Property Views: Strong close to 2017, expect more of same

Last year closed out with a bang — December 2017’s real estate market continued to thrive. By end of month, we saw 31 homes sold, up from 21 in 2016. To put that in better context, some say April’s traditionally the height of the market — and April saw 34 sales. The expected cool-down never happened.

Diving a little deeper, in certain price points, almost every home sold for well above its asking price, with what we’ve come to expect — multiple offers and buyers willing to do almost anything to get the properties they want. Many buyers paused during the summer, only to jump back into the scrum during the later months of the year.

For the year, real estate value in the Seattle market was up 13 percent over 2016.

Looking ahead

Let’s take a look at what 2017 can tell us about what’s to come this year. Barring any sort of natural or man-made disaster, the outlook is robust. Seattle continues to add good-paying jobs, often filled by recruits from out of town who need a home quickly.

However, inventory will likely continue to be limited. Because the market is highly competitive, it’s disrupting the usual progress of home ownership. Many homeowners who would like to move up in the market are stuck — not because they can’t sell their home, but because it’s difficult to find a home to buy and move into.

If you’re thinking of buying, selling, or both in 2018, now’s the time to get ready.

Selling in 2018

If you’re thinking of selling, don’t get lulled into a false sense of security. Sure, it’s a seller’s market, but you can’t afford to be complacent. This fall, a client of mine listed his house. It was in a great neighborhood, and he was confident it would sell, as his neighbor’s did, in days for more money than he was asking. The house was generally in decent shape, but was suffering from deferred maintenance — dead grass, rotting deck, old paint inside and out, older carpets, and faded siding. I advised him to clean it up and make the repairs before putting it on the market.

He thought he’d be fine. It’s a seller’s market, right?

Prior to the listing date, I showed the house to buyers, who walked away quickly. This happened a few more times. He got the message, installed new grass, decking, siding, painted inside and out, and replaced the carpets. It took a couple of weeks, and about $30,000. We then listed the property. Within days, he had seven offers and winded up settling $100,000 over asking price.

Don’t get caught up in the same thinking. If it’s old and faded or rotten or squeaking, fix it. Buyers want a turnkey home and property. Those are the homes that move quickly, get multiple  offers, and settle for more — sometimes a lot more — than the asking price.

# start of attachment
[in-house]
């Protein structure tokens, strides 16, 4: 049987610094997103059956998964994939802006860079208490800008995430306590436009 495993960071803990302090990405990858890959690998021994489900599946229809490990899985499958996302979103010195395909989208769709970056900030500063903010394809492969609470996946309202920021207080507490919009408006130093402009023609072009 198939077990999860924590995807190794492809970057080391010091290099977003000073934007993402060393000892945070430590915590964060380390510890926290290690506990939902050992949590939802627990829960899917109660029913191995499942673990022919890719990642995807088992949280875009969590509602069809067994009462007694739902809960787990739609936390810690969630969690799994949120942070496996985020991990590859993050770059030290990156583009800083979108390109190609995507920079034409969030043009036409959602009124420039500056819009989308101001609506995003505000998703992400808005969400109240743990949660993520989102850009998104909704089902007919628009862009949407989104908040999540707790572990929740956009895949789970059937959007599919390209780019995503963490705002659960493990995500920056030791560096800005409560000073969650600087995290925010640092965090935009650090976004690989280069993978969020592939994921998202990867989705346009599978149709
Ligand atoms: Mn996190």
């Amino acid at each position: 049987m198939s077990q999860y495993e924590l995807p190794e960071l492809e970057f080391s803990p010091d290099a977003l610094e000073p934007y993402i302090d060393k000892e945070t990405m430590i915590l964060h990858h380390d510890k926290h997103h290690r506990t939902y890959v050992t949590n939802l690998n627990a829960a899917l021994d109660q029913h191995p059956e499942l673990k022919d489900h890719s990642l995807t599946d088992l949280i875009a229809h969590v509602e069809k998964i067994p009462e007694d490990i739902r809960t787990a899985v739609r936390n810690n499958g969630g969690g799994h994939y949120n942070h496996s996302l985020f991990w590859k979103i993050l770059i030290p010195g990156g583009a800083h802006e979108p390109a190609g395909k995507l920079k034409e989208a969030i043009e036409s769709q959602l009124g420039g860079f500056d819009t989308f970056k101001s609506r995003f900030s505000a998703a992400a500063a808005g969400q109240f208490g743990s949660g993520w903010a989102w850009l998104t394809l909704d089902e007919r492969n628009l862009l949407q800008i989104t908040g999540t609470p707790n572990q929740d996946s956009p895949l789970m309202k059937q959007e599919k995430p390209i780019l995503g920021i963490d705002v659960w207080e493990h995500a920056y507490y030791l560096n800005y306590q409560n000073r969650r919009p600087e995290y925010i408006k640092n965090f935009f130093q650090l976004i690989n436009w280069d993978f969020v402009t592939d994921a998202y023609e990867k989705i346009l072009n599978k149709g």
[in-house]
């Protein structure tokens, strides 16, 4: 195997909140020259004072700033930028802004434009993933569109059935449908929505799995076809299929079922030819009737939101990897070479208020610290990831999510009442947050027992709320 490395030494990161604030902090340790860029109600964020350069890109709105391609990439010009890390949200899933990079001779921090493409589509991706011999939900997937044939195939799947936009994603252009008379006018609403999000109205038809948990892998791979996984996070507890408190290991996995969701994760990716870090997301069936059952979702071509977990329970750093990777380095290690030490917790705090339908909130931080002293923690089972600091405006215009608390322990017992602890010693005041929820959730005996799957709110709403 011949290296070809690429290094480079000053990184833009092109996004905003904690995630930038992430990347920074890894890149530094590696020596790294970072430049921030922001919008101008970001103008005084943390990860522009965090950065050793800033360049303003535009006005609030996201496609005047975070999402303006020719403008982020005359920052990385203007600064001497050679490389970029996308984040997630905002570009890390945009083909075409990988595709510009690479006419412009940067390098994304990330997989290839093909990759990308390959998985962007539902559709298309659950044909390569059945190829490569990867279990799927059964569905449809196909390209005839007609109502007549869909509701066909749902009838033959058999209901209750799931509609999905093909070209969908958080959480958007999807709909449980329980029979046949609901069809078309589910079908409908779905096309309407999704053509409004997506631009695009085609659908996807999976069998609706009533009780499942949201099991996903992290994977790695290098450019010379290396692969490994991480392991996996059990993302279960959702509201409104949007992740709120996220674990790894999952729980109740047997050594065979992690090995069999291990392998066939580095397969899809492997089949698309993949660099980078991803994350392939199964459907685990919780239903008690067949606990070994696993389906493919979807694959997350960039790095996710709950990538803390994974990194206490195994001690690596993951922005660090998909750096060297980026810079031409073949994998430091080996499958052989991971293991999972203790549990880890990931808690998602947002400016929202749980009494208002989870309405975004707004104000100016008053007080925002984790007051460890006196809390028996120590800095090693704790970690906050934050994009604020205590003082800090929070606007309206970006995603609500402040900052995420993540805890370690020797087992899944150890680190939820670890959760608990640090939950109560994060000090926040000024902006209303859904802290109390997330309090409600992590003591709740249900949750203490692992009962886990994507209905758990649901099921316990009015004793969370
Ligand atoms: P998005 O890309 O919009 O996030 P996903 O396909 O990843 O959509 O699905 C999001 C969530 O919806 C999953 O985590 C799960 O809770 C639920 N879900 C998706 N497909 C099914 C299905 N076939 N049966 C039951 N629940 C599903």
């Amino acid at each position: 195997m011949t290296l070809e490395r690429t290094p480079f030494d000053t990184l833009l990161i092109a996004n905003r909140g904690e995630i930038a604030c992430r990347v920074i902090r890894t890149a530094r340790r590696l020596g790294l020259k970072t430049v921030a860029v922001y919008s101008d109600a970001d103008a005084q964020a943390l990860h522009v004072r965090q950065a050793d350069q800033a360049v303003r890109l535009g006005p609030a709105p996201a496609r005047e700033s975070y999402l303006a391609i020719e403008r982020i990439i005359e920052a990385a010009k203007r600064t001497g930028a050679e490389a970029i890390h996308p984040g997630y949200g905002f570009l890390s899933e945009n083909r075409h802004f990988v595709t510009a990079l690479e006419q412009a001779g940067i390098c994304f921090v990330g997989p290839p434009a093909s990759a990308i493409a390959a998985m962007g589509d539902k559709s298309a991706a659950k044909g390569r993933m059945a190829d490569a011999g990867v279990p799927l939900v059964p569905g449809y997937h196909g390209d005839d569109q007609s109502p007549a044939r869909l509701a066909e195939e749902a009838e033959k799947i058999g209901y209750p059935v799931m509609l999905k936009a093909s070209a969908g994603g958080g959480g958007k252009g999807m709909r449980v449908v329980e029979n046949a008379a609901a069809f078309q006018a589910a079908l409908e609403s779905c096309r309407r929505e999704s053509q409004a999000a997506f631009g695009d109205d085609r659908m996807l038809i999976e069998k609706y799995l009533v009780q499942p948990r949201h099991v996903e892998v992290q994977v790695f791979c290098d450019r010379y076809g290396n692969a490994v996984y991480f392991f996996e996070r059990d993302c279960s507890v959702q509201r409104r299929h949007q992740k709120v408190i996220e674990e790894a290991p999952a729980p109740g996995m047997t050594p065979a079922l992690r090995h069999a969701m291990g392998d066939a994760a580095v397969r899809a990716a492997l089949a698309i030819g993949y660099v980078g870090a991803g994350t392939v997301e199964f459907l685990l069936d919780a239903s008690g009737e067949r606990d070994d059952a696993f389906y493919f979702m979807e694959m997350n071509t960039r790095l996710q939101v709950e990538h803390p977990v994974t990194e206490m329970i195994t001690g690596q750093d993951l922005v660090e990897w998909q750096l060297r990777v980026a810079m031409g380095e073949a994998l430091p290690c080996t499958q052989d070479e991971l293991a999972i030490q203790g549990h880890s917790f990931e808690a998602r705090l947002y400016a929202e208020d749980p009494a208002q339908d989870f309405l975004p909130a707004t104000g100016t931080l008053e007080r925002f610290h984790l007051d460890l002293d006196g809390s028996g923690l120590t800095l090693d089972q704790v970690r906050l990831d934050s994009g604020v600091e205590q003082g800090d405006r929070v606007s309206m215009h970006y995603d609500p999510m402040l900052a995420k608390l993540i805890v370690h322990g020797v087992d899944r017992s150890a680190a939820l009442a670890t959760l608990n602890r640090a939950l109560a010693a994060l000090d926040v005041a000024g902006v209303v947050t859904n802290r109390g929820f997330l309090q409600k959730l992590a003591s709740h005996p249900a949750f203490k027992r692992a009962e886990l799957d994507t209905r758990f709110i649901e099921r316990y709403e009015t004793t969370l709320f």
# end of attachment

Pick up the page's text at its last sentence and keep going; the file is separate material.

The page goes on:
Spending $10,000-15,000 to realize a six-figure gain is more than worth it. Spend on preparation, and start now. We’re not talking about remodeling a kitchen or bath. There will be things you can DIY, with a paint brush, some spackle, or a power washer. For other tasks, you may find the tradespeople you need — landscapers, carpenters, painters — are booked out a couple of weeks or months. The other side of this hot market is that folks who can’t find a place to move to are renovating and improving the homes they’re already in. You’re competing for contractors and tradespeople with them, as well as other sellers prepping. Don’t sleep on improvements — even small ones can make a huge difference in your bottom line.

Planning to buy

There are homes to buy. But you — and your broker — have to be prepared to fight and win to get one you want. Starting now, get your financing together — whether it’s a mortgage or cash. If you need to liquidate assets into cash, take those steps now. If a seller is considering multiple offers, cash will almost always win out. They won’t want to wait for potential cash.

Choose your broker carefully. You want someone who will work hard for you. But hard work alone may not be enough. You want a broker who has a network, and will work those contacts to your advantage.

Here’s an example of how that happens. I and my team work with corporate relocation networks. I also actively work the phones, talking to other brokers outside of my company. This pays off for my clients. Last fall, I had sellers who weren’t on the market yet (and didn’t want to technically list, but were open to selling at the right price). I knew the home well. When a call came about a couple relocating for work, that home ticked all the boxes for them. My sellers got a great offer and an easy settlement, and the buyers got a home they loved, quickly and without going through a bidding war.

As a buyer, you need someone dialed in to this market. Interview them and ask questions — how long they’ve been working, how they work, and how big their network is.

You have to be mentally and financially prepared to move quickly and decisively — and to deal with disappointment if you don’t get the house. Your broker is your ally, and can help you stay positive and confident.

No matter what side of the deals you’ll be on, get started now to be successful this year.

Chris Sudore is a Madison Park Resident and managing broker at Coldwell Banker Global Luxury.